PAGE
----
President Donald Trump announced $13 billion in new aid to farmers at a campaign rally Thursday night in Wisconsin, a critical electoral battleground where he is trailing in recent polls.
Congress had authorized additional borrowing authority for the U.S. Department of Agriculture in coronavirus-relief legislation passed earlier this year, and the second round has been widely anticipated.
“I am doing even more to support Wisconsin farmers,” Trump said during the rally. “Starting next week, my administration is committing an additional – you have been asking for this for a long time – $13 billion in relief to help farmers recover from the China virus, including Wisconsin’s incredible dairy, cranberry and ginseng farmers who got hurt badly.”
Unveiling billions of dollars in new agricultural payments at the rally in Mosinee, in central Wisconsin, might help Trump gain maximum credit for the assistance in a state where rural voters play a major role.
Nine opinion polls taken since Aug. 29 all show Democrat Joe Biden leading in Wisconsin.
Trump carried the state by just 0.8 percentage points four years ago on the strength of overwhelming support from rural residents, who backed him 62% to 35% and accounted for more than a quarter of votes cast, according to exit polls.
The U.S. Agriculture Department announced Friday that farmers will be eligible to begin signing up for the new assistance as soon as Monday.
The program, which would distribute as much as $14 billion in aid, will provide up to $250,000 per person involved in management of a farm.
The payments will cover producers of livestock, dairy, eggs, farmed seafood, traditional row crops such as corn, cotton, soybeans, and wheat and specialty crops such as fruits and nuts. Most farmers will receive payments based on estimates of losses in commodity price, with a minimum payment for most crop farms of $15 an acre.
“This support is absolutely crucial – but it is just as crucial that it is distributed fairly and equitably,” National Farmers Union president Rob Larew said in a statement.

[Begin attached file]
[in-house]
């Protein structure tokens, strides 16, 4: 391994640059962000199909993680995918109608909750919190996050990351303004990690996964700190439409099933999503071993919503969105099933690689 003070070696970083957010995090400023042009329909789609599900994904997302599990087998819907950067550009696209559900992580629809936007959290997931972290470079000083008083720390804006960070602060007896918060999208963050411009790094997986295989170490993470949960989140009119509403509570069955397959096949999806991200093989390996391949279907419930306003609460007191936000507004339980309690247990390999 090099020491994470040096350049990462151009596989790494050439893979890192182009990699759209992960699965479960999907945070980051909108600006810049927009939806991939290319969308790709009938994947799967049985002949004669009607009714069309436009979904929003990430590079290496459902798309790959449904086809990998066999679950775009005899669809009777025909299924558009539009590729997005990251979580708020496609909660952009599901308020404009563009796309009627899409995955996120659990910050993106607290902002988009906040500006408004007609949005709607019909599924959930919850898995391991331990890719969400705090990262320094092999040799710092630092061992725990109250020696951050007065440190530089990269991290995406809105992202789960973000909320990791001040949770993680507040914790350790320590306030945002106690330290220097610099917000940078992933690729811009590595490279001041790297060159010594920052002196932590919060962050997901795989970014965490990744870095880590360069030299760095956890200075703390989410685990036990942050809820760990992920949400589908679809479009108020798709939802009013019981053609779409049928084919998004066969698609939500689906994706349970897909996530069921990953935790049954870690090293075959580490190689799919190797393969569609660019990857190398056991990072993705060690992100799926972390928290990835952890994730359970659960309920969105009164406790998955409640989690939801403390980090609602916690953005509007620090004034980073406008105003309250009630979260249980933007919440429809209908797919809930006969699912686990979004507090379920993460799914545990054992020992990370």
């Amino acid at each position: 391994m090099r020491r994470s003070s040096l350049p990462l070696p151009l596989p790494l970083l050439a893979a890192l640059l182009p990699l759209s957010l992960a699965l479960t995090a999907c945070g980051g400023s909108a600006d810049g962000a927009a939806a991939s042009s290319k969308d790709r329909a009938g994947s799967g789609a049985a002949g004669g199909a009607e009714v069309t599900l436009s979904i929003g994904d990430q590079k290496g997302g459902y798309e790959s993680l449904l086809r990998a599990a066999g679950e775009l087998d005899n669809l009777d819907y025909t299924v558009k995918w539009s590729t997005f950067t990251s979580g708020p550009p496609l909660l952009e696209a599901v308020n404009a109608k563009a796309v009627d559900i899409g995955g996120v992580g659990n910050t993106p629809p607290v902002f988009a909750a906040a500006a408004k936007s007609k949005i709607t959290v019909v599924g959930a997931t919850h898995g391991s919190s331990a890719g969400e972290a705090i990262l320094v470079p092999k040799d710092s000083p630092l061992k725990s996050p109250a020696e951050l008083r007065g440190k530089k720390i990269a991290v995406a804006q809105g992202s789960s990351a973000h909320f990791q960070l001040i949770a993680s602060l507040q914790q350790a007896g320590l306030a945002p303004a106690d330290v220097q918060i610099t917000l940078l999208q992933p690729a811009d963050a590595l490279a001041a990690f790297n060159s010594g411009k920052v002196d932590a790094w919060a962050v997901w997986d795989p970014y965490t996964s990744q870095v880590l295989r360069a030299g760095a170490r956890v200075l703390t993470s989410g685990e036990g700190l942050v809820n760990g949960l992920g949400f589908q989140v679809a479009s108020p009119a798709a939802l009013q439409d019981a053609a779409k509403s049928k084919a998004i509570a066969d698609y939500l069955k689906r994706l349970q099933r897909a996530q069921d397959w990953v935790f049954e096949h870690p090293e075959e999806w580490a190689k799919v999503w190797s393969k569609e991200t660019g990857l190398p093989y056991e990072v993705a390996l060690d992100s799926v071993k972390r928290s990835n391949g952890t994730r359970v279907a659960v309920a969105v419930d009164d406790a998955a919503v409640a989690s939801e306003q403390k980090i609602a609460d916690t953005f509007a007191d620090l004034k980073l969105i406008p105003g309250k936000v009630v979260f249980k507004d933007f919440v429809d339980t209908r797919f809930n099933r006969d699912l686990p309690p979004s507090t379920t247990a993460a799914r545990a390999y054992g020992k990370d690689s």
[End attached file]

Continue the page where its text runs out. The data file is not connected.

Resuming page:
The president unveiled the first round of as much as $19 billion in coronavirus aid in April, after the authorization from Congress.
That included as much as $16 billion in direct payments to farmers to bolster their incomes, and $3 billion for government purchases of meat, dairy products and other foods.
The commodities purchased were distributed through food banks and other nutrition programs serving the poor, school children and the elderly.
“The first round of funding, though greatly appreciated, was not without its flaws,” Larew said. “Not only did it favor large farms over smaller ones, it also sent millions of dollars to foreign-owned operations and excluded some farmers entirely.”
Trump has courted farmers throughout his presidency, regularly celebrating them and boasting of the financial largess he approved for them. He authorized $28 billion over two years in trade aid for farmers and another $19 billion through the U.S. Coronavirus Aid, Relief and Economic Security Act.
Critics have pointed to damage the agricultural sector has suffered from the trade war with China, which the aid was designed to offset.
Yet there have been signs Trump’s support among farmers is weakening as the coronavirus spread to rural areas, the economy weakened and farm purchases under an interim trade deal this year with China fell short of the president’s promises.
Farmer support for Trump’s re-election dropped to 71% Aug. 6-14, down from 89% in April, according to surveys for DTN Progressive Farmer.
The publication found 43% were satisfied with the response to the pandemic, down from 84% in April.
Wisconsin, where license plates identify the state as “America’s Dairyland,” lost 1/10 of its dairy farms last year. This year only brought new upheaval. Producers unable to sell dumped milk in the early days of the pandemic, and more families gave up on dairy farming.
The closing of restaurants, school cafeterias and other commercial food service operations during the lockdown and continued reluctance of many Americans to dine out amid the pandemic upended the market for agricultural products, particularly dairy, meat and produce. The food-service industry is a disproportionate buyer of cheese, butter, meat, fresh fruits and vegetables.
Disruptions earlier this year in the meat industry took place as slaughterhouses shut down or slowed because of COVID-19 outbreaks which hurt hog farmers and cattle producers. At the same time, a drop in fuel sales forced ethanol plants to shut down, further depressing corn prices.
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